The backlash came quick after Colin Kaepernick shared the picture, a black-and-white close-up of his face overlaid with the words, “Believe in something. Even if it means sacrificing everything.” At the bottom, Nike’s swoosh, followed by its well-known tagline: “Just do it.”
Kaepernick is only one of several athletes, including Serena Williams, LeBron James, and Odell Beckham Jr., featured in the campaign, which celebrates the 30th anniversary of the “Just do it” slogan. But he’s a hugely controversial figure in the US after his decision to kneel during the national anthem at games, in protest of police shootings of black Americans—a decision he alleges has gotten him blacklisted by NFL teams.
Critics have called Kaepernick’s protests disrespectful, and a number of angry people took to social media this week to express their outrage at Nike by cutting up Nike products, burning Nike sneakers, and even calling for a boycott of the company.
It’s arguably a risk for Nike to feature Kaepernick, as the company could alienate a large number (paywall) of potential customers. But while a boycott might sting for a moment, it’s unlikely to hurt the brand on a grand scale. Nike knows exactly who its audience is, and what they support.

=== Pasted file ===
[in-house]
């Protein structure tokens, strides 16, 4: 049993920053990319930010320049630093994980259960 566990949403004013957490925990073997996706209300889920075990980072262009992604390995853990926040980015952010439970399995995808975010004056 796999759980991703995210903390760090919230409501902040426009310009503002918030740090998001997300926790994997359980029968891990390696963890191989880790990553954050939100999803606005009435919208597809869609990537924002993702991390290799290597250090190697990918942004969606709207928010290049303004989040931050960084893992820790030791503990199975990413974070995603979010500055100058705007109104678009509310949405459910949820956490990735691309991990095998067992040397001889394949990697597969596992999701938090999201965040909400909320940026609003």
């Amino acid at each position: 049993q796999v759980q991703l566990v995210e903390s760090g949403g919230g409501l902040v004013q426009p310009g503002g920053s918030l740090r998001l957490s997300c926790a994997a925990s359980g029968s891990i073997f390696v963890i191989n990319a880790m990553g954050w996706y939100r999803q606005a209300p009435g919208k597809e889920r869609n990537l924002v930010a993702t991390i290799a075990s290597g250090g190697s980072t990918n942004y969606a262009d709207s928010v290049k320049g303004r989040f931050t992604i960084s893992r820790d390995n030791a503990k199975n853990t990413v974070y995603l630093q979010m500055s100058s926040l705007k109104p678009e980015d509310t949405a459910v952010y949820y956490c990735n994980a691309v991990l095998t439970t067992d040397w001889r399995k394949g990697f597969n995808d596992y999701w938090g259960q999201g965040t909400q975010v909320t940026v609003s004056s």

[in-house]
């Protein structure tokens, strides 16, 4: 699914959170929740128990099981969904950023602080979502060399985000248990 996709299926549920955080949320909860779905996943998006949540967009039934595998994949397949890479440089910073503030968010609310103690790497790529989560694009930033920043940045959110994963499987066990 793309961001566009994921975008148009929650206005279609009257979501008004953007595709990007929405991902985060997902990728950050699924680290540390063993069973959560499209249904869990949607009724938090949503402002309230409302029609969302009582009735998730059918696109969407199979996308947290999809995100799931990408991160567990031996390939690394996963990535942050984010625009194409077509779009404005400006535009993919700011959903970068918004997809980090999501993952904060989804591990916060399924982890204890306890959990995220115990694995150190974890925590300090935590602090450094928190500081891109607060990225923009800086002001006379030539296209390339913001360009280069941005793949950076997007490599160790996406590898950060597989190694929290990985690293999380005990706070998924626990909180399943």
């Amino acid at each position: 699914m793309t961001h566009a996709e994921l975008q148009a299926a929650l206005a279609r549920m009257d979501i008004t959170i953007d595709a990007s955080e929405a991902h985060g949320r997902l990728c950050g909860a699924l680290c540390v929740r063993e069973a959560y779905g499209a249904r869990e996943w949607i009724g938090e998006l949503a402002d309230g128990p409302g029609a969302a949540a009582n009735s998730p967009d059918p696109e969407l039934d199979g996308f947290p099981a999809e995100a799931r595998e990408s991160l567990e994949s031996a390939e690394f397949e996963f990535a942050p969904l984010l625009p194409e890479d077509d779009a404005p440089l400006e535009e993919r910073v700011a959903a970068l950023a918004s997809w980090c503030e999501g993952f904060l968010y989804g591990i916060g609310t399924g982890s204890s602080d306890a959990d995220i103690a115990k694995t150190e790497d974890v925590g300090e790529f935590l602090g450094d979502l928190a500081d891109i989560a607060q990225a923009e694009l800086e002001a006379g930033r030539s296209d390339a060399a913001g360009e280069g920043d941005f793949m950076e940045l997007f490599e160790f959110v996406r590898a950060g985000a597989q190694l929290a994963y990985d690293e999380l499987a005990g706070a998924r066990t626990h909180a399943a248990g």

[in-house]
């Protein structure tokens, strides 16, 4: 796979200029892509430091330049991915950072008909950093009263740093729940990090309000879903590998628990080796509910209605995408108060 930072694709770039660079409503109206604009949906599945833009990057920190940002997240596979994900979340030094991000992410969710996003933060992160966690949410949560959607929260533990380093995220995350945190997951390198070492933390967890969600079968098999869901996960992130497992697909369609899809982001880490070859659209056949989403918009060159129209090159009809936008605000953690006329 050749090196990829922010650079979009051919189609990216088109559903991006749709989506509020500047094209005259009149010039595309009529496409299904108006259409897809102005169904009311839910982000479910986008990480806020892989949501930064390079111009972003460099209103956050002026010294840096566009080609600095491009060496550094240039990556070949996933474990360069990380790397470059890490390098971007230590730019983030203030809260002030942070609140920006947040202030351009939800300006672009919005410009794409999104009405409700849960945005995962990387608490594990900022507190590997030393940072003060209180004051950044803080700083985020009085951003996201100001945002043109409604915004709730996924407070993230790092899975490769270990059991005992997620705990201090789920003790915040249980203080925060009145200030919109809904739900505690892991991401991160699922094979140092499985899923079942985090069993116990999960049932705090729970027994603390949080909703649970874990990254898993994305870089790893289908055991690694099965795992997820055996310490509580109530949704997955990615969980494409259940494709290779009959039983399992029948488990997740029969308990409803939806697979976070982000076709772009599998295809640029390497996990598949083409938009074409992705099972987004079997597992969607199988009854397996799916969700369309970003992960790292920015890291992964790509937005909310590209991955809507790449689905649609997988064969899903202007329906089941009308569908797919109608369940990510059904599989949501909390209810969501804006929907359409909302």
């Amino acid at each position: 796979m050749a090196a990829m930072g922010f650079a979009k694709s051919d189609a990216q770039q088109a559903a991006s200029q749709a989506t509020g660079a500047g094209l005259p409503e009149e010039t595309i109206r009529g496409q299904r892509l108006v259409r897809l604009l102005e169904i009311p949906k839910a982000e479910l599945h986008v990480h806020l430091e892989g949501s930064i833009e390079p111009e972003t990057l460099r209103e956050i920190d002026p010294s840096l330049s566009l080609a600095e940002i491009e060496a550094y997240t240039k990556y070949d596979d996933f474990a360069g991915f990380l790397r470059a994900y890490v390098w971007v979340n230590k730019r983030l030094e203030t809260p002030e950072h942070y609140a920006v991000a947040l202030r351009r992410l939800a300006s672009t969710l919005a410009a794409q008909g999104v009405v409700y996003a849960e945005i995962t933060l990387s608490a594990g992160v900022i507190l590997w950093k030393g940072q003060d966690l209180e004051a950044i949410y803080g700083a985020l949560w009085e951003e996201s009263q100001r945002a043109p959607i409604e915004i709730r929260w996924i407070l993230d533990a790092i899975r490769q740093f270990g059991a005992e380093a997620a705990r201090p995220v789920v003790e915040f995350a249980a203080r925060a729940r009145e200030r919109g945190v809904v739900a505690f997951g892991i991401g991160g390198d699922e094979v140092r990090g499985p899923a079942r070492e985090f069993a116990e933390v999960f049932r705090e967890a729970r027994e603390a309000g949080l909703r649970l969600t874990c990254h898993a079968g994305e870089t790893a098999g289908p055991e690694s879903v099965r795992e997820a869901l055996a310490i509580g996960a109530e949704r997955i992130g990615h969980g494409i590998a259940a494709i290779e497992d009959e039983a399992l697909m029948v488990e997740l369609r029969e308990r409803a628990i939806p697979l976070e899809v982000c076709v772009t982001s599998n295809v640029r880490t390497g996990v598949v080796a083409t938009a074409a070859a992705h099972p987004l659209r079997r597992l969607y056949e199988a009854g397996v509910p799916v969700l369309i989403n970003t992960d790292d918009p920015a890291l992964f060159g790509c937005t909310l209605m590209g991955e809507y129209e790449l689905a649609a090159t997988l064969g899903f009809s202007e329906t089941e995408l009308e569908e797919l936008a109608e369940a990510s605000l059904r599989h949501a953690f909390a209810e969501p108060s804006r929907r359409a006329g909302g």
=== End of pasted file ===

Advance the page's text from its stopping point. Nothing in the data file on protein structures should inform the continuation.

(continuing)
Opinions on Kaepernick’s form of protest tend to split along lines of politics, race, and—importantly—age. Progressives and black Americans generally side with Kaepernick, as do younger Americans (paywall). Those shoppers are key Nike customers, something the company must have considered when it opted to extend Kaepernick’s contract (paywall) and include him in its new campaign.
In fact, much of the response to Nike’s campaign—seemingly the majority—has been positive. Wrote Bob Cook in Forbes: ”Nike’s decision reflects that if it wants to keep its place among the most-beloved brands among the 18-to-29-year-old age group, it can’t be on the side of grumpy old white vice presidents walking out of NFL games on their boss’ orders to grandstand over players using the national anthem as an occasion to protest inequality and police shootings of unarmed black men.”
Of course, Nike is still gambling with some customers. As Neil Saunders, managing director of GlobalData Retail, noted in a report, according to CBS, “Although the company’s stand may go down well on its native West Coast, it will be far less welcome in many other locations.”
It’s a valid point. But not all shoppers will care enough to boycott, and Nike actually sees big cities—where many of its aforementioned core customers live—as having the greatest potential for its business. In 2017, the company announced a new strategy to focus on key cities that include New York, Los Angeles, London, Shanghai, Beijing, Seoul, and Mexico City. Nike, of course, is also a global brand; while the US is its biggest and most important market, it makes up less than half of total sales, meaning most Nike customers probably don’t have strong feelings about Kaepernick either way.
Since Donald Trump’s election, Nike has thrown up a progressive flag. So it didn’t look great when the company found itself on the receiving end of a gender-discrimination suit last month. Nike is publicly reaffirming its values now, and telling shoppers—including the young, racially diverse shoppers of the next generation—where it stands. It’s a calculated risk, but Nike isn’t likely to have to sacrifice everything for it.